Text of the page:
"When negotiating with any country, China must uphold the sovereignty of the country, safeguard the interests of the people, and safeguard the dignity of the people. These principles and bottom lines we have stuck to in the past, and we still have to today."

US farmers are among those most hurt by the trade war, with soybean sales to China plummeting and US soybean futures hitting their lowest level in a decade. Mr Trump said on Monday that his administration was planning to provide about US$15 billion to help farmers whose products might be targeted.

Farmers, who are a core political constituency for Mr Trump's Republicans heading into the 2020 presidential and congressional elections, are growing increasingly frustrated with the protracted trade talks and the failure to reach an agreement.

"What that means for soya bean growers is that we're losing," Mr Davie Stephens, president of the American Soybean Association, said in a statement.


China said on Monday that it plans to set import tariffs ranging from 5 per cent to 25 per cent on 5,140 US products on a US$60 billion target list. It said the tariffs will take effect on June 1.

"China's adjustment on additional tariffs is a response to US unilateralism and protectionism," its Finance Ministry said. "China hopes the US will get back to the right track of bilateral trade and economic consultations and meet with China halfway."

In the middle of the negotiations last week, Mr Trump hiked tariffs on US$200 billion of Chinese goods to 25 per cent from 10 per cent. The move affected 5,700 categories of Chinese products, including Internet modems and routers.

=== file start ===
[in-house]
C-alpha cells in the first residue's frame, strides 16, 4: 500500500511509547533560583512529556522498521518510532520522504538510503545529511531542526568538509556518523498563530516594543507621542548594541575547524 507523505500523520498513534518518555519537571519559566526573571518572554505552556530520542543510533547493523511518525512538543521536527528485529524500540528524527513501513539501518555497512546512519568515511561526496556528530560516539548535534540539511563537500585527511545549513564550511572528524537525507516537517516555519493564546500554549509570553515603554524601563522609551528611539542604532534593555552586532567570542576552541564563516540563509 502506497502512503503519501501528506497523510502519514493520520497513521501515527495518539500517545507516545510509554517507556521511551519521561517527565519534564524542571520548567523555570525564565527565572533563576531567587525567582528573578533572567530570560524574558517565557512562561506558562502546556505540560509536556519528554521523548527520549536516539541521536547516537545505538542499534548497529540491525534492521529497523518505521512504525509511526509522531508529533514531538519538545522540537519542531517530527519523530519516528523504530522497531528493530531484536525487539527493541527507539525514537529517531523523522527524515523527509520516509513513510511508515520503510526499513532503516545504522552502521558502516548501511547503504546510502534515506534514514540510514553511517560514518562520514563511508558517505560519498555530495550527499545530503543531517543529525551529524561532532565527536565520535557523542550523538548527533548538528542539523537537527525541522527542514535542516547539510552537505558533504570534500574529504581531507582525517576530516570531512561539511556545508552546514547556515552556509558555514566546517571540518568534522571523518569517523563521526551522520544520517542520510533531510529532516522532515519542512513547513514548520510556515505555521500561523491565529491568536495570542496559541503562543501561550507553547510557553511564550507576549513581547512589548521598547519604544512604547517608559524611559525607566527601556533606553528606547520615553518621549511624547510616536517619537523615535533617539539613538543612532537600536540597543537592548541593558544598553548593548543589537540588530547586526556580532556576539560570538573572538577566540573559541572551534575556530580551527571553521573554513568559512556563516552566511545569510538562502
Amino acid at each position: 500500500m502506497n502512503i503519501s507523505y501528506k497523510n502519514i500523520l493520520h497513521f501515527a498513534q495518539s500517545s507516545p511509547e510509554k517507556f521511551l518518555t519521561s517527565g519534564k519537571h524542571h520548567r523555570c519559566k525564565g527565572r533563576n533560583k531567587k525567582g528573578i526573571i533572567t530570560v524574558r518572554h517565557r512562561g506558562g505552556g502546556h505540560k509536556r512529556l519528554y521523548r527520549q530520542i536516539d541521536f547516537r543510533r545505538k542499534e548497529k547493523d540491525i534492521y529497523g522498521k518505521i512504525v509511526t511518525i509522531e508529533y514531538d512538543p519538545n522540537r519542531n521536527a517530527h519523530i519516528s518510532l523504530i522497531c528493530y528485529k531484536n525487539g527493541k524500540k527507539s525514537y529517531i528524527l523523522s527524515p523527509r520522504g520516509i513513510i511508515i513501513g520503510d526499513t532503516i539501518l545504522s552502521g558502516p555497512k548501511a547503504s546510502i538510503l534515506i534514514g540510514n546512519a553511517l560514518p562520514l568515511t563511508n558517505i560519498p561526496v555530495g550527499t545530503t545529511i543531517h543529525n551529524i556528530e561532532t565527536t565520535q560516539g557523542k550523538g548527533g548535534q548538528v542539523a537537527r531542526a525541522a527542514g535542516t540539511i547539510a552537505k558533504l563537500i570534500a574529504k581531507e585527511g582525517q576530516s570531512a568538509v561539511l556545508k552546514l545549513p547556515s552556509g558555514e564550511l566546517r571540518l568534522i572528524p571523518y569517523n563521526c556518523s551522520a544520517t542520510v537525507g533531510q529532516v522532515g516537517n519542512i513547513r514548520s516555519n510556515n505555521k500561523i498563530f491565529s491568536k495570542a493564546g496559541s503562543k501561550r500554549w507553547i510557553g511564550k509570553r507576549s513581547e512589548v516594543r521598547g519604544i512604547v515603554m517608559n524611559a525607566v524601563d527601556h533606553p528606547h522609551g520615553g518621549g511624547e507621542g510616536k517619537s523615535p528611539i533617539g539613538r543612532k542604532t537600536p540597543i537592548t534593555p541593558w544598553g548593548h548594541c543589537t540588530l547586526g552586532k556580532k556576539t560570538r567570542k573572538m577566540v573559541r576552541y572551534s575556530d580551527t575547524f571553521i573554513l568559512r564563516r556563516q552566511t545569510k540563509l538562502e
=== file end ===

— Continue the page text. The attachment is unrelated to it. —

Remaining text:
Sources have said talks stalled after China tried to delete commitments from a draft agreement that its laws would be changed to enact new policies on issues from intellectual property protection to forced technology transfers.

Beijing said on Monday it would "never surrender" to external pressure, and its state media kept up a steady drum beat of strongly worded commentary, reiterating that the door to talks was always open, but vowing that China would defend its national interests and dignity.

In a commentary, state television said the effect of the US tariffs on the Chinese economy was "totally controllable".

Mr Trump has said he is in "no rush" to finalise a deal with China. He again defended the move to hike US tariffs and said there was no reason why American consumers would pay the costs.

Economists and industry consultants, however, maintain that it is US businesses that will pay the costs and likely pass them on to consumers.

US tariffs last year triggered retaliation by China, which imposed 25 per cent levies on US$50 billion worth of US products including soybeans, beef and pork and lower tariffs on a list of US$60 billion in goods.

In a research note, Goldman Sachs economists said new evidence showed the costs of Washington's tariffs on China last year had fallen entirely on US businesses and households, with no clear reduction in prices charged by Chinese exporters.

They added that the effects of the tariffs had spilled over noticeably to the prices charged by US producers competing with goods affected by the levies.